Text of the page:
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That's odd. I agree with Donald Rumsfeld

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posted on Apr, 16 2014 @ 10:35 AM
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There is no forum for taxes and all the political forums don't fit this, as most of us, regardless of ideology pay taxes. But he did hit the nail on the head with this one.



www.dailymail.co.uk...

I used to always get money back. Nowadays, I seem to always be paying in, even after making my deduction adjustments the year prior. Frankly, it's frustrating. I have enough on my plate. Why can't we set up a system that allows us to pay our taxes on a weekly/monthly basis depending on how you are paid and just be able to focus on other things? Like fixing the FRICKING TAX LAWS!




posted on Apr, 16 2014 @ 10:54 AM
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reply to post by TDawgRex
 


I got on this topic with friends in the D.C. area not to long ago. Their confusion is this. To their knowledge. The District of Colombia does not have a representative. And the the old thing goes "No Taxation without representation". They know they should pay taxes. Taxes are taken from their paychecks. And they file like the rest of us every year. But there appears to be no set rate.


Since I don't live in the area. I never bothered to follow up on this.
Is there anyone here that lives in D.C. that can confirm this?
edit on 16-4-2014 by Bigburgh because: (no reason given)

edit on 16-4-2014 by Bigburgh because: (no reason given)



posted on Apr, 16 2014 @ 10:57 AM
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reply to post by TDawgRex
 


Plausible deniability. Something Donny knows well.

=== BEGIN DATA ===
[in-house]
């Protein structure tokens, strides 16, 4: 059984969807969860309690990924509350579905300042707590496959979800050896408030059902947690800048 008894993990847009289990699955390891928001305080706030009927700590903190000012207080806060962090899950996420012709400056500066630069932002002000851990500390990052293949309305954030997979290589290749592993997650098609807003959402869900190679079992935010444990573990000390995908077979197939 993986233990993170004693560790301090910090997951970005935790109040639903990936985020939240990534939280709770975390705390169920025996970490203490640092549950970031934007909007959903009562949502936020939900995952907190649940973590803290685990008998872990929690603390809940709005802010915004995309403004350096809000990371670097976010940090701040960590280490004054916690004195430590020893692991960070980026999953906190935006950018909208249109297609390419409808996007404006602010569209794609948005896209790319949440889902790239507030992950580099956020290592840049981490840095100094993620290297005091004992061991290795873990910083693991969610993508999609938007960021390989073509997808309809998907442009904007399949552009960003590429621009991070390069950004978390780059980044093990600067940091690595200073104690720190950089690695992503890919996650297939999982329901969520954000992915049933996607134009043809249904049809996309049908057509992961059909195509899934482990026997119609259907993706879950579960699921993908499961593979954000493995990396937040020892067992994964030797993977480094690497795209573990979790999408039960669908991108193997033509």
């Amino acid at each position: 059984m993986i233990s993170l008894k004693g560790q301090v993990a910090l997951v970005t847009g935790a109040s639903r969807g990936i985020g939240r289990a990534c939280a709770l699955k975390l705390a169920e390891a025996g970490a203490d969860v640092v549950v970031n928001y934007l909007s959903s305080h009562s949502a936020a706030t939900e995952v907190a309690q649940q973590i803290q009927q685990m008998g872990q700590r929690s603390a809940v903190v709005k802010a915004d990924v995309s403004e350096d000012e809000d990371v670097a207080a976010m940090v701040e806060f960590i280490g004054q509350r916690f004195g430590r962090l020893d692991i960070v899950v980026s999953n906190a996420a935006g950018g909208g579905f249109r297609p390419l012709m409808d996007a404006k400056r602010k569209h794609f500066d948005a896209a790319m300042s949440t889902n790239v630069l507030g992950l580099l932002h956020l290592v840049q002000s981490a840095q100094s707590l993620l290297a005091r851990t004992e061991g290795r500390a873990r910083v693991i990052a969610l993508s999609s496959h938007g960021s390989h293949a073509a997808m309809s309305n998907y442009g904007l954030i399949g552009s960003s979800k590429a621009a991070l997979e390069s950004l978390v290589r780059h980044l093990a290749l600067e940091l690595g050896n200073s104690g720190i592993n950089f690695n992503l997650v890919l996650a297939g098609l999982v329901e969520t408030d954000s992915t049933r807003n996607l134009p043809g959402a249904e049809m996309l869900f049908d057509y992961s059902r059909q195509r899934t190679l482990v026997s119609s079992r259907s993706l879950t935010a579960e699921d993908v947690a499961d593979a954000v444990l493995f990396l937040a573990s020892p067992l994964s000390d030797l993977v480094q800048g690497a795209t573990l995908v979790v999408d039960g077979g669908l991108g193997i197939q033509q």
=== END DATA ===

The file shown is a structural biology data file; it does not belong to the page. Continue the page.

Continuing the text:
It's a hidden benefit of the tax code. Don't underestimate its value.



posted on Apr, 16 2014 @ 11:07 AM
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reply to post by TDawgRex
 


Like fixing the FRICKING TAX LAWS


becareful what you ask for.;.. "Fixing" doesn't have the same meaning to TPTB as the rest of us


edit on 16-4-2014 by Blowback because: (no reason given)



posted on Apr, 16 2014 @ 11:20 AM
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Like I believe Donnie does his own taxes. Poor old Donnie is it getting hard to remember if you can deduct the sale of chemical weapons to dictators or if the last payoff was illegal or not? It's people like him and the warmonging dirt bags he ran with that should be the target of the IRS not the honest hard working Americans that can barely get by. I am not a college graduate and have no problem doing my taxes in fact nobody I know has a problem with their taxes.



posted on Apr, 16 2014 @ 11:25 AM
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reply to post by buster2010
 


He does say "His accountants". Hell, I use an accountant, but I truthfully am not comfortable with the final product. I've been audited the past three years and always owe more which I pay. (And yes, I have changed accountants).

I'm just saying that the Tax Code should not be as arduous as it is for the individual.

Wealthy people and Big Business can afford a Platoon of tax accountants to find loopholes. The rest of us can't.



posted on Apr, 16 2014 @ 11:39 AM
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reply to post by TDawgRex
 


TDawg, while it's always laudable to look for common ground with our fellow humans, even warmongering multi-trillion dollar "misplacer's" like Donald here I feel he was saying something else in his letter.

While polite and all Rumsfeld was letting the IRS know:
    1) There could be problems with his taxes.
    2) He's really old (and cranky) and has little time left so don't try to corner him.
    3) His wife is old too so don't try using her as a hostage.

Simple US tax methodology for rich people. IRS doesn't know the Rumsfeld's are getting those new Google bodies to upload their brains so they can live forever.


edit on 739am3939am112014 by Bassago because: (no reason given)



posted on Apr, 16 2014 @ 11:50 AM
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IF that's really from Rummy, then I agree with him too.

It doesn't matter if he did or didn't do his own taxes. He's signing them. He's responsible.
H&R Block does ours. They supposedly aren't complicated but we still don't know how to do them.